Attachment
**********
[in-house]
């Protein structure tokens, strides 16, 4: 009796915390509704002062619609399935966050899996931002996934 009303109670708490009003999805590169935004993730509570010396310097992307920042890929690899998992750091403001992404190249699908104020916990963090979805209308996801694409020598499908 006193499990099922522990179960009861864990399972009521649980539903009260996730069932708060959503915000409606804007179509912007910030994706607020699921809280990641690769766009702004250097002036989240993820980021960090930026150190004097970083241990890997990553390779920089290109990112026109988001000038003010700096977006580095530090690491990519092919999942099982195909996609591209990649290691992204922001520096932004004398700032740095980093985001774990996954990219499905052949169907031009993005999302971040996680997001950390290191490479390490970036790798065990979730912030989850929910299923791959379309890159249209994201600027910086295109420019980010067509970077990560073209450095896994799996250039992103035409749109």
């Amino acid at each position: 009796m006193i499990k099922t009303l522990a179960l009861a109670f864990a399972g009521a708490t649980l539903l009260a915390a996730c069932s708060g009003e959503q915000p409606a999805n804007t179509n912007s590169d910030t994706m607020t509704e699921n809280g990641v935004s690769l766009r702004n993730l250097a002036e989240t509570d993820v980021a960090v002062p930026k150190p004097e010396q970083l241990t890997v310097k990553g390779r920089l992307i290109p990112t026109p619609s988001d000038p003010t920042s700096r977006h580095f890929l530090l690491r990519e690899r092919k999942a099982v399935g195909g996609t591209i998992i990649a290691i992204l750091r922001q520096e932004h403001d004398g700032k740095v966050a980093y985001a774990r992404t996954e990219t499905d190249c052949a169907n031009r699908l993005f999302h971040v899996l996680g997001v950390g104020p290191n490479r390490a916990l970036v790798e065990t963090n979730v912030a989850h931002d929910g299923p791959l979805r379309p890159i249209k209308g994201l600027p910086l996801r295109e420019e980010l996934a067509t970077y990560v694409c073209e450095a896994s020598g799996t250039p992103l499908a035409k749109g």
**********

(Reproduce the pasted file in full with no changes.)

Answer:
[in-house]
């Protein structure tokens, strides 16, 4: 009796915390509704002062619609399935966050899996931002996934 009303109670708490009003999805590169935004993730509570010396310097992307920042890929690899998992750091403001992404190249699908104020916990963090979805209308996801694409020598499908 006193499990099922522990179960009861864990399972009521649980539903009260996730069932708060959503915000409606804007179509912007910030994706607020699921809280990641690769766009702004250097002036989240993820980021960090930026150190004097970083241990890997990553390779920089290109990112026109988001000038003010700096977006580095530090690491990519092919999942099982195909996609591209990649290691992204922001520096932004004398700032740095980093985001774990996954990219499905052949169907031009993005999302971040996680997001950390290191490479390490970036790798065990979730912030989850929910299923791959379309890159249209994201600027910086295109420019980010067509970077990560073209450095896994799996250039992103035409749109």
């Amino acid at each position: 009796m006193i499990k099922t009303l522990a179960l009861a109670f864990a399972g009521a708490t649980l539903l009260a915390a996730c069932s708060g009003e959503q915000p409606a999805n804007t179509n912007s590169d910030t994706m607020t509704e699921n809280g990641v935004s690769l766009r702004n993730l250097a002036e989240t509570d993820v980021a960090v002062p930026k150190p004097e010396q970083l241990t890997v310097k990553g390779r920089l992307i290109p990112t026109p619609s988001d000038p003010t920042s700096r977006h580095f890929l530090l690491r990519e690899r092919k999942a099982v399935g195909g996609t591209i998992i990649a290691i992204l750091r922001q520096e932004h403001d004398g700032k740095v966050a980093y985001a774990r992404t996954e990219t499905d190249c052949a169907n031009r699908l993005f999302h971040v899996l996680g997001v950390g104020p290191n490479r390490a916990l970036v790798e065990t963090n979730v912030a989850h931002d929910g299923p791959l979805r379309p890159i249209k209308g994201l600027p910086l996801r295109e420019e980010l996934a067509t970077y990560v694409c073209e450095a896994s020598g799996t250039p992103l499908a035409k749109g």